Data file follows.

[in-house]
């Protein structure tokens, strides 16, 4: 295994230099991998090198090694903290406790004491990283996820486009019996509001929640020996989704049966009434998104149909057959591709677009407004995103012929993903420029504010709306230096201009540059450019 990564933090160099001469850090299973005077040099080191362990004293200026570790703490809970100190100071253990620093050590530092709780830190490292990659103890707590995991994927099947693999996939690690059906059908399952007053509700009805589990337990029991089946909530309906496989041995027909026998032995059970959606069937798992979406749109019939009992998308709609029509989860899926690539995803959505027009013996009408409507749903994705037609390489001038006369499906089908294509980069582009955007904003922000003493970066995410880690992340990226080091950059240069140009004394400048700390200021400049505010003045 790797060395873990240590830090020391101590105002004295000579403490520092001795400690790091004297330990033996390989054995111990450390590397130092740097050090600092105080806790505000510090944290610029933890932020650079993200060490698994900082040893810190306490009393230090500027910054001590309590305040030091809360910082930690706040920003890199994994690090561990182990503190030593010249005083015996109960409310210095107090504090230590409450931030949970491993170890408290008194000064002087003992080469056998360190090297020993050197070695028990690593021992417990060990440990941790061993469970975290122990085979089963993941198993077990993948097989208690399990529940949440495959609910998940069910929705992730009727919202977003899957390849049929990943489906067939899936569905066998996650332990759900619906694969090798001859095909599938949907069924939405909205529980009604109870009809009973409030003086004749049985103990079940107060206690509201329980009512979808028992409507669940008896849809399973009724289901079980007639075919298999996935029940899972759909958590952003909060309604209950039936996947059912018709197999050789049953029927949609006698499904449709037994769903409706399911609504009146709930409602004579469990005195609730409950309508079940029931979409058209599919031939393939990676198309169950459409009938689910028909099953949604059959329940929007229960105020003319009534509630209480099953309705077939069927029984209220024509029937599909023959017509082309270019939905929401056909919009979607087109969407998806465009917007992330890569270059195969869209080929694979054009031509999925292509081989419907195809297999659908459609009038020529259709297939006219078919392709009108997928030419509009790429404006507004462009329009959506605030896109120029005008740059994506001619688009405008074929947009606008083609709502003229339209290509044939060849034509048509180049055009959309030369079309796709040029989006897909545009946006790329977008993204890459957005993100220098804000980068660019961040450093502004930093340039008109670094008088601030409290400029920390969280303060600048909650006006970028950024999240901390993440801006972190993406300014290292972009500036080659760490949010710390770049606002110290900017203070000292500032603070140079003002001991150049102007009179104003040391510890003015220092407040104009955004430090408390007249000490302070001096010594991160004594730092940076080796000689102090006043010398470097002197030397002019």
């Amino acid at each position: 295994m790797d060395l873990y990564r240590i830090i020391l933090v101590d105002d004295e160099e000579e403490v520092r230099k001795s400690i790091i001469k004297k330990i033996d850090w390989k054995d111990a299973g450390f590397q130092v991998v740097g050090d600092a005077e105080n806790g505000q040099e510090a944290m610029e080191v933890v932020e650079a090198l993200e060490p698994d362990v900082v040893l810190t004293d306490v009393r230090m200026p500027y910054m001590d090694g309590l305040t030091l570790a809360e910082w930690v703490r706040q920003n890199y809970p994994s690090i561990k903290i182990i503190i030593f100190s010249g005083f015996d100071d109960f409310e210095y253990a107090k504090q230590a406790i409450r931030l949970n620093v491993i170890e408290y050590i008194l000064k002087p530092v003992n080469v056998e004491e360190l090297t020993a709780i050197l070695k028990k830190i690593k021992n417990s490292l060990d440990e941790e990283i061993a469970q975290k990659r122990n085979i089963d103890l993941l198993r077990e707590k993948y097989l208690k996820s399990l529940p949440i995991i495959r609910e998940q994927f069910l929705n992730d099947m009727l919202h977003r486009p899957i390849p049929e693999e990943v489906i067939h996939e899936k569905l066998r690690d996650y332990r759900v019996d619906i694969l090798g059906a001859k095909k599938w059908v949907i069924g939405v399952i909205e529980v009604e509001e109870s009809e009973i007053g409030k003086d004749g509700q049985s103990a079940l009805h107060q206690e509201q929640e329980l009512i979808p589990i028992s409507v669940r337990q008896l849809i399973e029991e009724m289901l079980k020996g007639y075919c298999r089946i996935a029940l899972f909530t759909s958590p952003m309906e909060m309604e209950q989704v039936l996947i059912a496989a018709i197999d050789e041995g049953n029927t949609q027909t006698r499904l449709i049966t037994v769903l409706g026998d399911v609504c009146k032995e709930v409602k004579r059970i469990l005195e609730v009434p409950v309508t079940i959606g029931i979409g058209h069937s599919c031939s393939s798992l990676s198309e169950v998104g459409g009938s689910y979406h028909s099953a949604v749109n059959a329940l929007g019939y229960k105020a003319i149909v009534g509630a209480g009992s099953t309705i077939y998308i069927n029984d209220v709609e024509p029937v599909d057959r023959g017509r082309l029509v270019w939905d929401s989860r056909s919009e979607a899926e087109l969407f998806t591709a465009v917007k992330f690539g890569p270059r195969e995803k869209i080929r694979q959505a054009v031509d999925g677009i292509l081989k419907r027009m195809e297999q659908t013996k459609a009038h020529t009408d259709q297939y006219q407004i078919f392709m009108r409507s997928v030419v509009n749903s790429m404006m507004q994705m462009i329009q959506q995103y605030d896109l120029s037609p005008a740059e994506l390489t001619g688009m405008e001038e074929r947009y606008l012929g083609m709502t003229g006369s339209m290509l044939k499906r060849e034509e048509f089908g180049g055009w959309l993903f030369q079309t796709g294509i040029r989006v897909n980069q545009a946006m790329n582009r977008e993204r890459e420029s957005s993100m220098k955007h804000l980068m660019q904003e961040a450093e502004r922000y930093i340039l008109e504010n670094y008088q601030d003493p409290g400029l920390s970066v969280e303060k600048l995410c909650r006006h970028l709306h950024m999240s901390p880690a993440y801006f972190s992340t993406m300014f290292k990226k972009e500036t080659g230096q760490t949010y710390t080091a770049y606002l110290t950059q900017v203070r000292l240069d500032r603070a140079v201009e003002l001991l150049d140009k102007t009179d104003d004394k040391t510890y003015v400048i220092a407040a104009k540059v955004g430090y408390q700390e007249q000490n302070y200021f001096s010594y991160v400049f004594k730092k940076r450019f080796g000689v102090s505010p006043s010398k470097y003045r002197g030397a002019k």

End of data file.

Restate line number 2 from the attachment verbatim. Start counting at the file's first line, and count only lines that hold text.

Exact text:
């Protein structure tokens, strides 16, 4: 295994230099991998090198090694903290406790004491990283996820486009019996509001929640020996989704049966009434998104149909057959591709677009407004995103012929993903420029504010709306230096201009540059450019 990564933090160099001469850090299973005077040099080191362990004293200026570790703490809970100190100071253990620093050590530092709780830190490292990659103890707590995991994927099947693999996939690690059906059908399952007053509700009805589990337990029991089946909530309906496989041995027909026998032995059970959606069937798992979406749109019939009992998308709609029509989860899926690539995803959505027009013996009408409507749903994705037609390489001038006369499906089908294509980069582009955007904003922000003493970066995410880690992340990226080091950059240069140009004394400048700390200021400049505010003045 790797060395873990240590830090020391101590105002004295000579403490520092001795400690790091004297330990033996390989054995111990450390590397130092740097050090600092105080806790505000510090944290610029933890932020650079993200060490698994900082040893810190306490009393230090500027910054001590309590305040030091809360910082930690706040920003890199994994690090561990182990503190030593010249005083015996109960409310210095107090504090230590409450931030949970491993170890408290008194000064002087003992080469056998360190090297020993050197070695028990690593021992417990060990440990941790061993469970975290122990085979089963993941198993077990993948097989208690399990529940949440495959609910998940069910929705992730009727919202977003899957390849049929990943489906067939899936569905066998996650332990759900619906694969090798001859095909599938949907069924939405909205529980009604109870009809009973409030003086004749049985103990079940107060206690509201329980009512979808028992409507669940008896849809399973009724289901079980007639075919298999996935029940899972759909958590952003909060309604209950039936996947059912018709197999050789049953029927949609006698499904449709037994769903409706399911609504009146709930409602004579469990005195609730409950309508079940029931979409058209599919031939393939990676198309169950459409009938689910028909099953949604059959329940929007229960105020003319009534509630209480099953309705077939069927029984209220024509029937599909023959017509082309270019939905929401056909919009979607087109969407998806465009917007992330890569270059195969869209080929694979054009031509999925292509081989419907195809297999659908459609009038020529259709297939006219078919392709009108997928030419509009790429404006507004462009329009959506605030896109120029005008740059994506001619688009405008074929947009606008083609709502003229339209290509044939060849034509048509180049055009959309030369079309796709040029989006897909545009946006790329977008993204890459957005993100220098804000980068660019961040450093502004930093340039008109670094008088601030409290400029920390969280303060600048909650006006970028950024999240901390993440801006972190993406300014290292972009500036080659760490949010710390770049606002110290900017203070000292500032603070140079003002001991150049102007009179104003040391510890003015220092407040104009955004430090408390007249000490302070001096010594991160004594730092940076080796000689102090006043010398470097002197030397002019």